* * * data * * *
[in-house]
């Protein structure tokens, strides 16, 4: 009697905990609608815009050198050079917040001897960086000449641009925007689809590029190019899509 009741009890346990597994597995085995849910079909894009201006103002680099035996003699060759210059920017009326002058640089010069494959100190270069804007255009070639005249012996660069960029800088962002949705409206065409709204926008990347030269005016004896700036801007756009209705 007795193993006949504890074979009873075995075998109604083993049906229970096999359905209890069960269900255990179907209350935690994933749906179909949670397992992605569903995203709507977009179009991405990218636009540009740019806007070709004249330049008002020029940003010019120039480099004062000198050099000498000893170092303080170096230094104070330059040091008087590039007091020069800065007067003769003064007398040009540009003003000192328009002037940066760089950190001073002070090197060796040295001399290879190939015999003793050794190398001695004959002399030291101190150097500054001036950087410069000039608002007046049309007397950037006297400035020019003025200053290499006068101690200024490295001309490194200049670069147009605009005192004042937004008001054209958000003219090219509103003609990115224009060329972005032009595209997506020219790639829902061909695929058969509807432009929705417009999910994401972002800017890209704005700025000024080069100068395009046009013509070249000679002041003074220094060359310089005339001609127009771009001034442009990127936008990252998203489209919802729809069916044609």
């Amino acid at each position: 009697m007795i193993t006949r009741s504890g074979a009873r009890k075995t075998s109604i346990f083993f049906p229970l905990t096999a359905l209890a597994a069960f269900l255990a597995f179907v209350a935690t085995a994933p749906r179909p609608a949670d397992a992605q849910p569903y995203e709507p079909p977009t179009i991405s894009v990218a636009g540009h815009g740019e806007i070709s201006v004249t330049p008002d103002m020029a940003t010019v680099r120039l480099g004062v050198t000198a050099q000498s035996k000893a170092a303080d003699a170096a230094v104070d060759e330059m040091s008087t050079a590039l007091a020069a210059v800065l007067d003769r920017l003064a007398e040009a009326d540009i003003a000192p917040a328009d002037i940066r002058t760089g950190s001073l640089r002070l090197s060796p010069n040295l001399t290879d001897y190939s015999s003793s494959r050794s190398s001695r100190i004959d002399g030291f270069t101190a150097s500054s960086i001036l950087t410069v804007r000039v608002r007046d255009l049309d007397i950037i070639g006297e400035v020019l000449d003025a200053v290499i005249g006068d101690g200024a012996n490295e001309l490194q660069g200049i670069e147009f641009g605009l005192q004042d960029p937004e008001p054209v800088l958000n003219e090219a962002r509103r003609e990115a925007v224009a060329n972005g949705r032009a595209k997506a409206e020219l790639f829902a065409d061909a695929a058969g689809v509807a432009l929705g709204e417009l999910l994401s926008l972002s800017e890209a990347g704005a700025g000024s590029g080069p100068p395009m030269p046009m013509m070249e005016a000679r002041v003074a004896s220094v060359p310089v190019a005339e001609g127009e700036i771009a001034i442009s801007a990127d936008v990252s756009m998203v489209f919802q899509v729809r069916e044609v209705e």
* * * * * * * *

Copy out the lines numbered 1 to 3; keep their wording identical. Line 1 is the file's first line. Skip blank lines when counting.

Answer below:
[in-house]
């Protein structure tokens, strides 16, 4: 009697905990609608815009050198050079917040001897960086000449641009925007689809590029190019899509 009741009890346990597994597995085995849910079909894009201006103002680099035996003699060759210059920017009326002058640089010069494959100190270069804007255009070639005249012996660069960029800088962002949705409206065409709204926008990347030269005016004896700036801007756009209705 007795193993006949504890074979009873075995075998109604083993049906229970096999359905209890069960269900255990179907209350935690994933749906179909949670397992992605569903995203709507977009179009991405990218636009540009740019806007070709004249330049008002020029940003010019120039480099004062000198050099000498000893170092303080170096230094104070330059040091008087590039007091020069800065007067003769003064007398040009540009003003000192328009002037940066760089950190001073002070090197060796040295001399290879190939015999003793050794190398001695004959002399030291101190150097500054001036950087410069000039608002007046049309007397950037006297400035020019003025200053290499006068101690200024490295001309490194200049670069147009605009005192004042937004008001054209958000003219090219509103003609990115224009060329972005032009595209997506020219790639829902061909695929058969509807432009929705417009999910994401972002800017890209704005700025000024080069100068395009046009013509070249000679002041003074220094060359310089005339001609127009771009001034442009990127936008990252998203489209919802729809069916044609």
């Amino acid at each position: 009697m007795i193993t006949r009741s504890g074979a009873r009890k075995t075998s109604i346990f083993f049906p229970l905990t096999a359905l209890a597994a069960f269900l255990a597995f179907v209350a935690t085995a994933p749906r179909p609608a949670d397992a992605q849910p569903y995203e709507p079909p977009t179009i991405s894009v990218a636009g540009h815009g740019e806007i070709s201006v004249t330049p008002d103002m020029a940003t010019v680099r120039l480099g004062v050198t000198a050099q000498s035996k000893a170092a303080d003699a170096a230094v104070d060759e330059m040091s008087t050079a590039l007091a020069a210059v800065l007067d003769r920017l003064a007398e040009a009326d540009i003003a000192p917040a328009d002037i940066r002058t760089g950190s001073l640089r002070l090197s060796p010069n040295l001399t290879d001897y190939s015999s003793s494959r050794s190398s001695r100190i004959d002399g030291f270069t101190a150097s500054s960086i001036l950087t410069v804007r000039v608002r007046d255009l049309d007397i950037i070639g006297e400035v020019l000449d003025a200053v290499i005249g006068d101690g200024a012996n490295e001309l490194q660069g200049i670069e147009f641009g605009l005192q004042d960029p937004e008001p054209v800088l958000n003219e090219a962002r509103r003609e990115a925007v224009a060329n972005g949705r032009a595209k997506a409206e020219l790639f829902a065409d061909a695929a058969g689809v509807a432009l929705g709204e417009l999910l994401s926008l972002s800017e890209a990347g704005a700025g000024s590029g080069p100068p395009m030269p046009m013509m070249e005016a000679r002041v003074a004896s220094v060359p310089v190019a005339e001609g127009e700036i771009a001034i442009s801007a990127d936008v990252s756009m998203v489209f919802q899509v729809r069916e044609v209705e």